"I want to remodel my kitchen, but I’m not a big fan of the look of granite counters. What other materials should I consider?"
Answer from Ross Sanders
While granite is very popular right now because of its visual interest and long-term performance, there are a variety of other materials worth considering.
Quartz - My favorite countertop material is quartz as it is not only attractive but also comes in a broad range of colors. Quartz countertops come from natural stone that has been crushed and compressed with a resin to create a dense, durable, but beautiful surface. Additionally, quartz resists heat, stains, acid, almost anything you can throw at it.
Wood - Polished and engineered woods still have a place in the kitchen, but they are becoming obsolete as a countertop material. Typically very porous and soft, wood requires sealing and frequent maintenance to avoid damage and protect from nesting bacteria. That said, wood countertops can be quite beautiful and great effects can be achieved using natural edges and inlay.
Concrete - Typically poured in place due to weight and fragility, concrete countertops are heavy and require a very skilled artisan to create. They tend to have an industrial look, but can be colored to reflect your personal style. This material requires sealing and maintenance, as well as a very strong support and the custom nature means high costs in most cases.
Metal – The most common metal countertops are stainless steel and copper, with aluminum and other metals showing up occasionally. Despite their hard nature, they are prone to scratching and staining which means that they must be sealed and maintained. To provide visual weight to a metal countertop, the edges must be turned down which in turn adds cost and the possibility of awkward corner seams. There is generally a high cost associated with this material.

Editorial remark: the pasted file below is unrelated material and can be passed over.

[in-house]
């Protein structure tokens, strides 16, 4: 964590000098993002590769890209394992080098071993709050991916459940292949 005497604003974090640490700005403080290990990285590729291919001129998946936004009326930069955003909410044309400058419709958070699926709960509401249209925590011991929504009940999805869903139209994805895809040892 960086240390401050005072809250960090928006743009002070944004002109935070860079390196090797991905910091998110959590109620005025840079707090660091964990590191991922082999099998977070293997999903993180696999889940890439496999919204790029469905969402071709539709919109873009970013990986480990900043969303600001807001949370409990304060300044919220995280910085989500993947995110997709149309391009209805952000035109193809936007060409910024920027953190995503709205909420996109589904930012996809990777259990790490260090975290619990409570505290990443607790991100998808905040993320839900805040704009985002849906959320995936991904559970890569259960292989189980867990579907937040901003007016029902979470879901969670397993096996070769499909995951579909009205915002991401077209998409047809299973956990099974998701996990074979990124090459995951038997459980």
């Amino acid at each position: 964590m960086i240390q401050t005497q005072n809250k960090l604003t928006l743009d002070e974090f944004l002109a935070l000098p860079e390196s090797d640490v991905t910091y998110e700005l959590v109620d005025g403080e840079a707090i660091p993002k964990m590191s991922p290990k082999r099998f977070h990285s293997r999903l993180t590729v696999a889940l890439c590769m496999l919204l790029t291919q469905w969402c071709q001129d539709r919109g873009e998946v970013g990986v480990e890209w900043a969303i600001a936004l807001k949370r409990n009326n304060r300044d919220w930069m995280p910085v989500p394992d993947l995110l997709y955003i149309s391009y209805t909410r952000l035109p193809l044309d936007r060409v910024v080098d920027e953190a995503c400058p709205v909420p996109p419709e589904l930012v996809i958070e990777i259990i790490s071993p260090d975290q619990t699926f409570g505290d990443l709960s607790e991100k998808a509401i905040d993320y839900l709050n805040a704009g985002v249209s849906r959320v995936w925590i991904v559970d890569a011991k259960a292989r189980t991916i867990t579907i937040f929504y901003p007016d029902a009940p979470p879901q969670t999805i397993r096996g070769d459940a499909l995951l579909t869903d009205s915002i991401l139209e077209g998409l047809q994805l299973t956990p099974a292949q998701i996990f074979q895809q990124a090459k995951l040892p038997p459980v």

Plastic Laminate – Almost any color or material you can imagine is available in a plastic laminate finish and it is typically very cost effective. Laminate is easily installed over an engineered wood substrate and offers numerous options for edge profiling. While the material is not super-heat resistant, it is easy to clean and maintain.
Solid Surface – Despite coming in on the upper end cost-wise, these products typically perform very well long-term. They resist heat, staining, damage, and can be lightly sanded to remove stains or scratches. Solid surface countertops are available in 1” + thick or thinner, as well a cheaper 1/4”-3/8” thick versions. There are lots of edging options, and the color is “through”, so cutting into it won’t result in exposing substrate or a non-matching color.
Recycled materials - Crushed glass in a lightweight epoxy or concrete slurry results in interesting countertops. Availability and color choices can be limited and the cost tends to be high but as more companies get involved, the prices may come down. Recycled materials can be difficult to work with particularly when altering it to fit sink holes.
Your local home improvement store will likely stock samples of most of these countertop materials so I recommend checking them out in person to see what inspires you.